Today I've got Robin Mellom with me, talking about her debut YA novel, Ditched, which is sure to brighten up the grey, dull days that I'm sure we're all tiring of. I know I am, after having ten glorious days off over Christmas I'm definitely not best pleased to be back at work.
I featured Ditched in my 'Debut novels I can't wait for in 2012' post in December and I'm happy to say we only have to wait four short days until the book is released on the 10/01/2012 in the US - of course, us non-US types can order Ditched from Amazon or The Book Depository.
Hi, Robin! In case any readers haven’t heard about the book yet, can you tell me a little bit about Ditched?
How about a quick summary! A 16-year-old girl finds herself lying in a ditch the morning after her prom with no memory of the last twelve hours, which includes a disappearing prom date and a punk Tinkerbell tattoo. She must piece together—stain-by-stain on her thrift store dress—exactly how she ended up dateless…with only the help of some opinionated ladies at the 7-Eleven.
Talk me through an average day when you’re working on a novel. Do you have a set number of words you have to write per day or do you set yourself different targets?
It depends, of course, on whether I’m drafting a new novel or experiencing “the crazies” of revisions due on deadline. On a typical drafting day, I give myself a page count, usually 5-8 pages a day. Deadline days usually mean 12-14 hours of working-while-eating-junk-food.
In young adult fiction in particular, it’s important that readers bond with the characters - what do you think is the most important thing to get right when you're creating a character?
I love when characters have things they love and don’t love. They are small details that define us and become almost comforting. In my own life, my friends and family know that I will never drink coffee that is lukewarm—if it’s not practically scorching, it’s worthless. And if you quote a line from the movie The Jerk, I will love you. So it’s awesome to know book characters in small ways as well as BIG ways.
The YA book market is a competitive place, what do you think sets Ditched apart from the pack?
I focused on humor and romp. I wanted it to be entertaining—just an overall good time. There are moments of tenderness, but mostly it’s about tattoos and Chihuahuas and run-ins with the police. Maybe Romp-i-ness could be the new Dystopian?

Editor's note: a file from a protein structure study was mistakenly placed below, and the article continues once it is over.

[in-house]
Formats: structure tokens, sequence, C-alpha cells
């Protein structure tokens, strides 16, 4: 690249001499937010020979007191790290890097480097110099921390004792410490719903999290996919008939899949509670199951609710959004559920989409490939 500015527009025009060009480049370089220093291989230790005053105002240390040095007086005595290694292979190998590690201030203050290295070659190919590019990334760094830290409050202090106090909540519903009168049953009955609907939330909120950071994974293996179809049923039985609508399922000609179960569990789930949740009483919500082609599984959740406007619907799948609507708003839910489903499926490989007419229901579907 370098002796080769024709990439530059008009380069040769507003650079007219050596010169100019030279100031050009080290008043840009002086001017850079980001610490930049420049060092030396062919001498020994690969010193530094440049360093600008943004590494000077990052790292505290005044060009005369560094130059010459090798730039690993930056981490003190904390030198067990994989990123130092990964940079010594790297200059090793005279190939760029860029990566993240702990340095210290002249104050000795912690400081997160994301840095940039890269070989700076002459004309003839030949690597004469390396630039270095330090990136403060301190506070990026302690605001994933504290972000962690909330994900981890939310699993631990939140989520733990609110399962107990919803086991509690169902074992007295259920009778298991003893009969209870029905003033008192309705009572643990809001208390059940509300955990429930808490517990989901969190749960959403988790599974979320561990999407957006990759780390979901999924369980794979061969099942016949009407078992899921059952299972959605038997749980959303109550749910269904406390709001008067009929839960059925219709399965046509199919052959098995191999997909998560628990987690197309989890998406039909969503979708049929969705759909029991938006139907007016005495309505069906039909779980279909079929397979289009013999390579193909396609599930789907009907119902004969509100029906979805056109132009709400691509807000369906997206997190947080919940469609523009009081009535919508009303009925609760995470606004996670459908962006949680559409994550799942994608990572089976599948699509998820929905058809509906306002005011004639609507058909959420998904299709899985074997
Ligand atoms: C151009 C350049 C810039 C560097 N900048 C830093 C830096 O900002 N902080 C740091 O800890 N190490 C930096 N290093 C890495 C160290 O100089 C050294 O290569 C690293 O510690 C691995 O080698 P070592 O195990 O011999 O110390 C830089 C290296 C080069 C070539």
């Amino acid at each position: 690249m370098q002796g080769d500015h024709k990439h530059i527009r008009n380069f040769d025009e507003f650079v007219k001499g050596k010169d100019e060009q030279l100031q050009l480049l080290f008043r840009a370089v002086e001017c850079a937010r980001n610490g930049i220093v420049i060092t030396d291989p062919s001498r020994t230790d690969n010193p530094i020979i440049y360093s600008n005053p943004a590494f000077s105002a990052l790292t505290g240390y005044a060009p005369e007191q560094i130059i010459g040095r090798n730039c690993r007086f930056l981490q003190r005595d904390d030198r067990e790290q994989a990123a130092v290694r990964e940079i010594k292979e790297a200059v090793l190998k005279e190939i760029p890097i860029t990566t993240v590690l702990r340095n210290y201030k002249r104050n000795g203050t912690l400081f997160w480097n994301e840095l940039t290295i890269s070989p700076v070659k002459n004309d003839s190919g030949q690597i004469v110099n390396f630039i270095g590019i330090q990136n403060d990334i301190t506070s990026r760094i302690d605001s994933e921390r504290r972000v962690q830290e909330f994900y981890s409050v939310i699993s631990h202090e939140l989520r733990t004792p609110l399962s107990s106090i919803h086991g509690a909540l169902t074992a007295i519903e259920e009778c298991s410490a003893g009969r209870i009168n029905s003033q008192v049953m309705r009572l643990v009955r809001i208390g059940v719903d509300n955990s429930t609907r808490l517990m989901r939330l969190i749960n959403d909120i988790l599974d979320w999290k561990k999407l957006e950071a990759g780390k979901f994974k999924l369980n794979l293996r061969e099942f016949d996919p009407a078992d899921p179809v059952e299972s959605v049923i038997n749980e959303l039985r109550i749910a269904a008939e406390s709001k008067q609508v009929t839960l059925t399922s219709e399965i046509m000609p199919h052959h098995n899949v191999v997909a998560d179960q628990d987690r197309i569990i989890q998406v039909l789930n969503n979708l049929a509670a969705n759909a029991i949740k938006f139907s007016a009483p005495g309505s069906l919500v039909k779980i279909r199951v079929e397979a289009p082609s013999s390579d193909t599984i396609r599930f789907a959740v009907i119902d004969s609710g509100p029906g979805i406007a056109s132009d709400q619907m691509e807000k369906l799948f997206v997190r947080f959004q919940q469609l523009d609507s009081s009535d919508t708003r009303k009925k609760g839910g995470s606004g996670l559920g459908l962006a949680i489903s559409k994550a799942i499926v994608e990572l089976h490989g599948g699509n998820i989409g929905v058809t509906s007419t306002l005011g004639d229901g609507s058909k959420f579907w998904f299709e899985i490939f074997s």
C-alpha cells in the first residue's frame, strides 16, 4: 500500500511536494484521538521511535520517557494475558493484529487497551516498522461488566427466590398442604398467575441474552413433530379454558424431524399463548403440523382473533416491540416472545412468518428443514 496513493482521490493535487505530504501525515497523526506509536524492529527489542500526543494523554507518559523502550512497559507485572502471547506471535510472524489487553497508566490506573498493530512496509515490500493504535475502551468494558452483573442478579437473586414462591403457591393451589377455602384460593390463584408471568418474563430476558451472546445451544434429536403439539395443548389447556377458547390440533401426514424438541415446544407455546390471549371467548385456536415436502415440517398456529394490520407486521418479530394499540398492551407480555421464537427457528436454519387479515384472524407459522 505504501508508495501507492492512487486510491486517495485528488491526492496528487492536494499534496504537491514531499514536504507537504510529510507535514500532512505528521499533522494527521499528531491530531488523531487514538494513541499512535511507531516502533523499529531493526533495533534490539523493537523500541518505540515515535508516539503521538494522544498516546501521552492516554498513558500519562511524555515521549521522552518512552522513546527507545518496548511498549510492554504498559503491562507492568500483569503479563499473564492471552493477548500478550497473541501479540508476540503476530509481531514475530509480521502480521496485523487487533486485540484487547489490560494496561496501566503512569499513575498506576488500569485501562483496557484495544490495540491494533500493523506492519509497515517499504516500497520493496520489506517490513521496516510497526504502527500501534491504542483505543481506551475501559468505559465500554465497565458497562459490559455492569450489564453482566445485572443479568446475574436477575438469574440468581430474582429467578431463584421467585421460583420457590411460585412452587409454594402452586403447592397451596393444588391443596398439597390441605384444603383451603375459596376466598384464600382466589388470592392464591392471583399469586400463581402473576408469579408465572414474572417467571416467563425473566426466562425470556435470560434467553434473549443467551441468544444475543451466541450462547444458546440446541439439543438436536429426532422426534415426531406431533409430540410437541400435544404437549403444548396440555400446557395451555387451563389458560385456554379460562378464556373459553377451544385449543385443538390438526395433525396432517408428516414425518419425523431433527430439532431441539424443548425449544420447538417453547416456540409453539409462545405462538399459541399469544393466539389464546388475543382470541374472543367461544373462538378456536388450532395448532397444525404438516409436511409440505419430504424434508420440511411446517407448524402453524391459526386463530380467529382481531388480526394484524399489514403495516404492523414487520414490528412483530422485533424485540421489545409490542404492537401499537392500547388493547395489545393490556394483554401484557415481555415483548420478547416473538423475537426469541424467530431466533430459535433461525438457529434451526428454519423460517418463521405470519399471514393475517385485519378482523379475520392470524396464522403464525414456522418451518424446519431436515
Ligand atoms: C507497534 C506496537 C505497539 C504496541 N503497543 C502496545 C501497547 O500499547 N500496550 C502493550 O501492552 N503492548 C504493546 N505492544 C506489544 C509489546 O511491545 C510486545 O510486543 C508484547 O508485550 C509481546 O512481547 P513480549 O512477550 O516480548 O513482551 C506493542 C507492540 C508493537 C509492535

Some writers relate take great inspiration from music while they’re writing. Do you listen to music while you’re writing? If so, what artists/bands do you like to listen to while you write?
Yes! I have several stations on Pandora I listen to while writing and, strangely, it’s not usually music I listen to in my *personal life. When I write, I need upbeat dance music so I rely on Britney Spears and Rihanna to get me through.
Are you a plotter or a pantser? Have you always been this way?
Both. I get an idea and just start writing—usually a couple of chapters so I can get a feel for the voice and if it’s something I’m truly excited about. THEN I sit down and outline the snot out of it! But my outlines often change as I write the book.
Can you tell me a bit about your journey with Ditched? When did you first come up with the idea and what were the timescales involved between the first draft and the novel being accepted for publication?
I had written five other novels before writing Ditched, mostly middle grade. My agent came to me and said she’d like to see me try teen humor for girls. The process of writing this book and getting it published was rather dreamy (thank goodness!). It took me about 5-6 months to write it. Within in weeks of submitting there were three publishers interested and within a month I had accepted a 2-book offer from Disney-Hyperion. (It still freaks me out to say that!)
How important do you think social media (i.e. Twitter/Facebook/blogging) is in today’s market for a writer?
It’s important to have a way for readers/writers/friends to connect with you and to keep you sane! I write at home full time now, so Twitter/Facebook have become like my personal water cooler—a place to chat and decompress and find out other wonderful news. What a cool thing! The only downside, obviously, is if it impedes on your writing time but having a writing deadline will take care of that quick!
What did you hope to accomplish by writing Ditched? Do you think you have accomplished what you set out to do?
I want readers to have a good time and come away with a smile, even while maybe shedding a tear. According to my mom, I accomplished that! :)
Aside from writing, how do you like to spend your free time?
We live on a bay in California so if I’m not in my office, you can find me kayaking or hiking. And then watching Modern Family. And then The Daily Show. And then waiting for The Hunger Games movie.
Thank you so much for your time, Robin. Before you go, could you tell me about any projects you have in the pipeline we can look out for?
I have a middle grade series coming out from Disney-Hyperion in June called THE CLASSROOM—it’s a mockumentary of life in 7th grade (oh, the awkwardness!) and then the companion novel for DITCHED comes out winter ’13…someone goes to jail in BUSTED!
Thanks for interviewing me!